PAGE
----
Trauma- and Stressor-Related Disorders

Experiencing traumatic or stressful events is inherently distressing for any individual, however emotional difficulties usually ease with time. In some instances however, the emotional fallout after a traumatic or stressful event is long lasting and even debilitating. Fortunately, years of concerted research have helped develop very effective treatments for these problems.

Posttraumatic Stress Disorder (PTSD)

PTSD is a diagnosis that describes a constellation of problems that a person may have after they have experienced, witnessed, or learned of an event that included actual or threatened death, serious injury, or sexual violence. PTSD may result from serious automobile accidents, physical or sexual abuse or assault, natural disasters, military combat, and many other traumatic events. Symptoms vary but typically include: some form of intrusive or anxiety-producing thoughts, memories, or images; avoidance of internal (e.g., feelings, thoughts) or external (e.g., places, people) reminders of the trauma; negative changes in one’s mood or thinking patterns; and physiological changes that may include startling easily, being hypervigilant, irritability, or having trouble sleeping or concentrating. PTSD and its treatment have been research priorities for academic psychologists and other researchers for many years. When treating PTSD, I typically use Prolonged Exposure (PE) and I have been mentored by and trained with several extremely influential PE experts. While PE is highly effective, PE is an emotionally challenging treatment - but it is not as challenging as living life with PTSD.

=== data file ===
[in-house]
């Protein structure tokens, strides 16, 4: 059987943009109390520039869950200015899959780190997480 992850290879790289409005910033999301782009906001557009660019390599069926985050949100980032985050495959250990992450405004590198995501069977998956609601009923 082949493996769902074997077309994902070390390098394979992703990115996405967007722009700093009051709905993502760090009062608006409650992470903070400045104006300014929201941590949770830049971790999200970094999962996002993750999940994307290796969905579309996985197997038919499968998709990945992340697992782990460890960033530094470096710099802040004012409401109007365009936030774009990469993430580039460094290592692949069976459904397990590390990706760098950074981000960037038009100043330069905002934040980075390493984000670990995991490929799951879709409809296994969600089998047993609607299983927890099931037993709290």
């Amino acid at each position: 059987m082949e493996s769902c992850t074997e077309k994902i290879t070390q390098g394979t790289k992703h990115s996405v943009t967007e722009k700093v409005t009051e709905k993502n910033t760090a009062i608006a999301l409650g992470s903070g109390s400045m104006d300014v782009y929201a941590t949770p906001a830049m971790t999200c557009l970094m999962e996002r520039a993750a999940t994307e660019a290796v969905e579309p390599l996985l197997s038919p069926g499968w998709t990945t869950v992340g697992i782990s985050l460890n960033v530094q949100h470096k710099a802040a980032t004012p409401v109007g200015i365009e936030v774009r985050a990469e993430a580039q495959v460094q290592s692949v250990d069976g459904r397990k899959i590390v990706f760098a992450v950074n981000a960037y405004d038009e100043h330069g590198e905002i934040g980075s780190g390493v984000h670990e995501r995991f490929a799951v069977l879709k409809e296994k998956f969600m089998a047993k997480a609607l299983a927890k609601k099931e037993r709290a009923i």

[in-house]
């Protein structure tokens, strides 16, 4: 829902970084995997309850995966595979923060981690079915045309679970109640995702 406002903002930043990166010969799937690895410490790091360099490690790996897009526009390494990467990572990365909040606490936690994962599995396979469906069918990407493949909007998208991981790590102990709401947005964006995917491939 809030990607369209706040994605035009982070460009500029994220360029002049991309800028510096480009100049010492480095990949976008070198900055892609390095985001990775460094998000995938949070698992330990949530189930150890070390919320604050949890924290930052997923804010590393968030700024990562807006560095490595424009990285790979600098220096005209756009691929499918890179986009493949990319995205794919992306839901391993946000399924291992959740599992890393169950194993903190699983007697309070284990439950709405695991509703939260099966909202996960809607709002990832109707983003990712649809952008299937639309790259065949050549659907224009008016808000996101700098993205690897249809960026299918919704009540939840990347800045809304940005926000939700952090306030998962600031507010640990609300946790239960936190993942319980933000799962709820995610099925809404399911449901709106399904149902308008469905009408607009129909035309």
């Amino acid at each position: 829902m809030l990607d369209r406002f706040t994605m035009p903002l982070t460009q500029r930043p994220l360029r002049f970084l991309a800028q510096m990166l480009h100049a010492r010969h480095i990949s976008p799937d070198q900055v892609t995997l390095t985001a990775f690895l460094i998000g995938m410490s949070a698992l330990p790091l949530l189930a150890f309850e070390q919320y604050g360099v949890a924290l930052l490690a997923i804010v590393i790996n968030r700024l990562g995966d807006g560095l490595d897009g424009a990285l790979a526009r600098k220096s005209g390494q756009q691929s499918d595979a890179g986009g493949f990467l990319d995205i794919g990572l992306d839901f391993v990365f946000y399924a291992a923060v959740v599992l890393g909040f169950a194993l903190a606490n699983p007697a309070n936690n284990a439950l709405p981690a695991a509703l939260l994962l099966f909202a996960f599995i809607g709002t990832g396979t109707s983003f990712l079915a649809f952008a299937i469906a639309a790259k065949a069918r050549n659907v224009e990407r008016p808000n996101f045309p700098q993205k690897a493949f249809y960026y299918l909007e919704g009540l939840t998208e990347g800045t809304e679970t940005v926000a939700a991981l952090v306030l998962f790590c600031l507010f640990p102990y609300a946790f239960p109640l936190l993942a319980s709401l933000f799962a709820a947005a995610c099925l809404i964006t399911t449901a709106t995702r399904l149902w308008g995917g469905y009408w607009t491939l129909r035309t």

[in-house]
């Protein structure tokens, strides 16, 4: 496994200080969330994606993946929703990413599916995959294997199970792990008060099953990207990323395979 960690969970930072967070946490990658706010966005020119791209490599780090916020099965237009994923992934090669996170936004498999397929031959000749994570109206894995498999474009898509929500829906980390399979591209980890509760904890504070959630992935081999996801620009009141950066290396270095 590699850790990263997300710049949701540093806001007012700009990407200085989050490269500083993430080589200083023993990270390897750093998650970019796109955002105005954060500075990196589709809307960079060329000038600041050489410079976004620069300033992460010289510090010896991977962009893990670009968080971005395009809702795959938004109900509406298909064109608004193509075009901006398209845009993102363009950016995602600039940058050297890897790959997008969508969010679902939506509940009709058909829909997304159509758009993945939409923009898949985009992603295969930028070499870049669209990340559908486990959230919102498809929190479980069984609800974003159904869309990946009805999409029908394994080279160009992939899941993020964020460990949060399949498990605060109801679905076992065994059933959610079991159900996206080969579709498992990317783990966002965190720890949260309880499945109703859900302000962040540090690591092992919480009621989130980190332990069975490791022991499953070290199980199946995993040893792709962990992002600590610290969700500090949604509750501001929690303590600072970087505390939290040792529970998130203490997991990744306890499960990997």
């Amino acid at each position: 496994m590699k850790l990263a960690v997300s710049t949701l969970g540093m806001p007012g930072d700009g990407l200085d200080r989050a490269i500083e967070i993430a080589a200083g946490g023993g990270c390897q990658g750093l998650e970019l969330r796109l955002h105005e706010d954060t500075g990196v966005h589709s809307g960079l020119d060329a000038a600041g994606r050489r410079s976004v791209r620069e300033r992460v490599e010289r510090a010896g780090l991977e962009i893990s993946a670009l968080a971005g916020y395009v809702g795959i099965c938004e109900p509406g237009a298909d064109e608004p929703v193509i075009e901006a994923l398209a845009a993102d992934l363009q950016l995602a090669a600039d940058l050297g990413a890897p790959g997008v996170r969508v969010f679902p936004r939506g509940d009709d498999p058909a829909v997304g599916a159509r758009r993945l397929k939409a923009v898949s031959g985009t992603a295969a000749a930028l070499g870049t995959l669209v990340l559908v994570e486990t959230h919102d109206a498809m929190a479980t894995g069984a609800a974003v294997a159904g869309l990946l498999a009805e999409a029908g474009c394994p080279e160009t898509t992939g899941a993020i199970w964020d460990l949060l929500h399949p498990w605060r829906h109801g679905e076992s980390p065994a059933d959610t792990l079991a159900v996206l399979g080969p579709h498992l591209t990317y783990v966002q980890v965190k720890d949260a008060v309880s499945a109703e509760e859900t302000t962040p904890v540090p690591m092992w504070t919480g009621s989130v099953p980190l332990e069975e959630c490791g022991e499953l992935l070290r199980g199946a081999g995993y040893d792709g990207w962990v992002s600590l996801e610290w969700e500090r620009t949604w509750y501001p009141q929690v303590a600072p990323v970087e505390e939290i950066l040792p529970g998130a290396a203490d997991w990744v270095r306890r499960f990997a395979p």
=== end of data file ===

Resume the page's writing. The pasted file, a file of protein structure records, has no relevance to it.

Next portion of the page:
Acute Stress Disorder

Acute Stress Disorder is very similar to PTSD but is typically only diagnosed for the time period ranging from three days after an event up to one month after the event. If symptoms persist beyond the one-month point, a diagnosis of PTSD may be appropriate.

Adjustment disorder

Adjustment disorder describes symptoms, frequently of anxiety and depression, related to distress, impairment, and difficulty adjusting following a stressful life event such as job loss, becoming a parent, divorce, a long-distance move, or a serious illness.

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